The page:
This fine building no longer exists, but the Morphany estate has a very long history. The first record dates from 1285, when an agreement was made between William de Morthwayt and his father-in-law, Hugh de Derisburi, promising to provide him with board, clothing and lodging for life.
It was the home of a succession of (mainly) well-to-do farmers and gentlemen until its demise in the early 20th century and eventual demolition in the 1930’s. The black and white manor house itself dated from at least the 17th century and was sited on Morphany Lane.
The Starkey family lived there at that time and there are some wonderful letters written between Elizabeth Starkey and her friend, Lady Shakerley, who spent some years in London when her husband was an MP. Elizabeth sent produce from the Morphany estate to her friend – wine, cheese and live fowl. In return she received fashionable clothes which she loved – stays to match her black, satin petticoat, chamois leather gloves, ribbons and a ‘pair of ruffles suited to the head’. They exchanged thoughts on the hiring of maids, worried about measles and commiserated with each other about colds and toothache.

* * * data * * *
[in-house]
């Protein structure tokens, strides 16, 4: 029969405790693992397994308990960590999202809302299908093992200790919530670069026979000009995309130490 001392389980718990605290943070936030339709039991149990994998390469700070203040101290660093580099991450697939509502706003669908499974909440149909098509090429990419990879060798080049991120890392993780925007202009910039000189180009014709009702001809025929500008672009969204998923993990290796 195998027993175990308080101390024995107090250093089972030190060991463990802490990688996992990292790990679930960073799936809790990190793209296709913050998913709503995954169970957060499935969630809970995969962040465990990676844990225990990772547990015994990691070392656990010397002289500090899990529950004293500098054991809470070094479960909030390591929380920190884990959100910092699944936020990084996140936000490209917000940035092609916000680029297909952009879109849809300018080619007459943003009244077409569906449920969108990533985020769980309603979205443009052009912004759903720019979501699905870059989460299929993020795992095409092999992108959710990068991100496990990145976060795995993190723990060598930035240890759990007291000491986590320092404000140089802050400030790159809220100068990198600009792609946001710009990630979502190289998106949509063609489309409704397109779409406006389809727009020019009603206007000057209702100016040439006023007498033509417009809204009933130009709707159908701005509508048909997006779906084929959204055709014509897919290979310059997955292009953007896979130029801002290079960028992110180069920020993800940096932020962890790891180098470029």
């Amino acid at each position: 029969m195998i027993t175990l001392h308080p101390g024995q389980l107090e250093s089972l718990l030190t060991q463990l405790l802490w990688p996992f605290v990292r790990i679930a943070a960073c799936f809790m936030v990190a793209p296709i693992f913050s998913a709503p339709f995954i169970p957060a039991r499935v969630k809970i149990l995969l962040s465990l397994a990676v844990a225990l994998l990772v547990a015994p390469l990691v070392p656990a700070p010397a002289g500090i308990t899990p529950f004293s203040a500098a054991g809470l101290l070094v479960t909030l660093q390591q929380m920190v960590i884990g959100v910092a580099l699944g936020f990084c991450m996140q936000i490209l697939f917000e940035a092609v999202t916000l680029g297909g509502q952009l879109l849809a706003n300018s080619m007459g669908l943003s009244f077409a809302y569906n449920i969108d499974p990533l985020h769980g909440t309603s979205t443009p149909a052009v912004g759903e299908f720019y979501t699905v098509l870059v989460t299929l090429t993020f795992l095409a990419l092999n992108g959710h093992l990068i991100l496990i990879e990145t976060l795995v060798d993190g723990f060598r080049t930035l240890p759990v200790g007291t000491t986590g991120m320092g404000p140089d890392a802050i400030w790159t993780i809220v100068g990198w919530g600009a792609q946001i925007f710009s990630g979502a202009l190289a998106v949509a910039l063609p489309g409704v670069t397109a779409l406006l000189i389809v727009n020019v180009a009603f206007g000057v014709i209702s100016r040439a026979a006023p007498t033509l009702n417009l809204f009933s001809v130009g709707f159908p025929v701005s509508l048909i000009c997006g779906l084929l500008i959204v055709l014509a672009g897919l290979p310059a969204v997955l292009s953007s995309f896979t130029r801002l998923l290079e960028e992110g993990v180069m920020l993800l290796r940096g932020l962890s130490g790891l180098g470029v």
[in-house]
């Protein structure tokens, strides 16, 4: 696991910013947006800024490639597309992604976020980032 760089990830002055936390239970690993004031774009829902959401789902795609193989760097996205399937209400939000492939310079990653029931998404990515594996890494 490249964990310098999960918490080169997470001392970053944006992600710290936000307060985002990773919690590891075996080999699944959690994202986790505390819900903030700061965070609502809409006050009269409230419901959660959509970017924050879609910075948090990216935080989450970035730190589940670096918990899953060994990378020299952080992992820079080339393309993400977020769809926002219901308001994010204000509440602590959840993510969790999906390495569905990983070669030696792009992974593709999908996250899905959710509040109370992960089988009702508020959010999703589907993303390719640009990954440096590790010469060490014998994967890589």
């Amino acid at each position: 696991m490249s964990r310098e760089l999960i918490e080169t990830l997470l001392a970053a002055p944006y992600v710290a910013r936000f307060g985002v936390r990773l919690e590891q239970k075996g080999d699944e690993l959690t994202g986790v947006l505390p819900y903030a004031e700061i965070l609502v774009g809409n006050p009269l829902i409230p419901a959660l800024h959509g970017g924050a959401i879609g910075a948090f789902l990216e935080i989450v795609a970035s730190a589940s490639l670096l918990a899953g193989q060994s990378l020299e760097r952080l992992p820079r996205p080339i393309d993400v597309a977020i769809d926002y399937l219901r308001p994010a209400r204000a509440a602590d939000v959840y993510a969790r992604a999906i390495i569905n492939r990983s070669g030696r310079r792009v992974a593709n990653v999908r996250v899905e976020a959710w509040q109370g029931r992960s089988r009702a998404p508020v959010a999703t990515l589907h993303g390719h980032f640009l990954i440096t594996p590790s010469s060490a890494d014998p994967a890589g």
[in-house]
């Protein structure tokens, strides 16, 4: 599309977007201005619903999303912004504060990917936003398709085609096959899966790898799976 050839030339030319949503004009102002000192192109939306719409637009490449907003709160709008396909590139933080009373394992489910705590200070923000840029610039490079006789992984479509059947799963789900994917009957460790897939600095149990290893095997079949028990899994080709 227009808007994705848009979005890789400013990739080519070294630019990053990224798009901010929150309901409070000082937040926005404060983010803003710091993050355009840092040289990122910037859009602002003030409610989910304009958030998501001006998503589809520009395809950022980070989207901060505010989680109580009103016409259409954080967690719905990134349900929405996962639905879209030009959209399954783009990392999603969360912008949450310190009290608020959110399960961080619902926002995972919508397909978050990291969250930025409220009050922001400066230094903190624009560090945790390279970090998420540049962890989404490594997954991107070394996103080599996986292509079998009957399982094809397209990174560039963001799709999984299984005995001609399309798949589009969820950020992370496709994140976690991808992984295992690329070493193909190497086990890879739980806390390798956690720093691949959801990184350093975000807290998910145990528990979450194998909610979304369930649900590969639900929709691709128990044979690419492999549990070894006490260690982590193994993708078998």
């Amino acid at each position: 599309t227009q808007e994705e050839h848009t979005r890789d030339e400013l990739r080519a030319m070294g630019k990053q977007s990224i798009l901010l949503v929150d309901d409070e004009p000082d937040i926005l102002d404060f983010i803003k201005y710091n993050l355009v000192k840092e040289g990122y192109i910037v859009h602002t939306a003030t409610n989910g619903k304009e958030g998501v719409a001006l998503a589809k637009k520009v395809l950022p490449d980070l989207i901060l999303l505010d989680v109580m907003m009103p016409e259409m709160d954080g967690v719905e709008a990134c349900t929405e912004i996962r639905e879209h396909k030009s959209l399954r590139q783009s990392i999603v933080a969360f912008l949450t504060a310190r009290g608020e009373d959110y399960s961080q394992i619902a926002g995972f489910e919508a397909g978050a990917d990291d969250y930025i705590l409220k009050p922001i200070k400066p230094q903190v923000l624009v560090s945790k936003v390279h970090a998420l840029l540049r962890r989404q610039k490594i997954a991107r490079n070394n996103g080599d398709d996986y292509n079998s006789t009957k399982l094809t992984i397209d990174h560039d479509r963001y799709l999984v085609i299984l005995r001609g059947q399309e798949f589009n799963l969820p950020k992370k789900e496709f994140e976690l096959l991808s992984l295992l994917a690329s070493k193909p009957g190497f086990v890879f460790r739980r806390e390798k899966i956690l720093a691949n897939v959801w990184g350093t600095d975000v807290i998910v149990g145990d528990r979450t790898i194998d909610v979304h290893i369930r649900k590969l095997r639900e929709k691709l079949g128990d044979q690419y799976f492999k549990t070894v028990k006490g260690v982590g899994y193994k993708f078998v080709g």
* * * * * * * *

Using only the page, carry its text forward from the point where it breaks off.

In 1844, the estate comprised 1.5 acres of woodland, 40 acres of pasture, 14 acres of meadow, an orchard and 18 acres of arable crops. These were probably ‘Cheshire acres’, which equate to 2.1 acres in today’s measurement.
The last family to occupy the farm were the Cawley’s in 1922. After that it appears to have been unoccupied, fell into disrepair and was eventually demolished.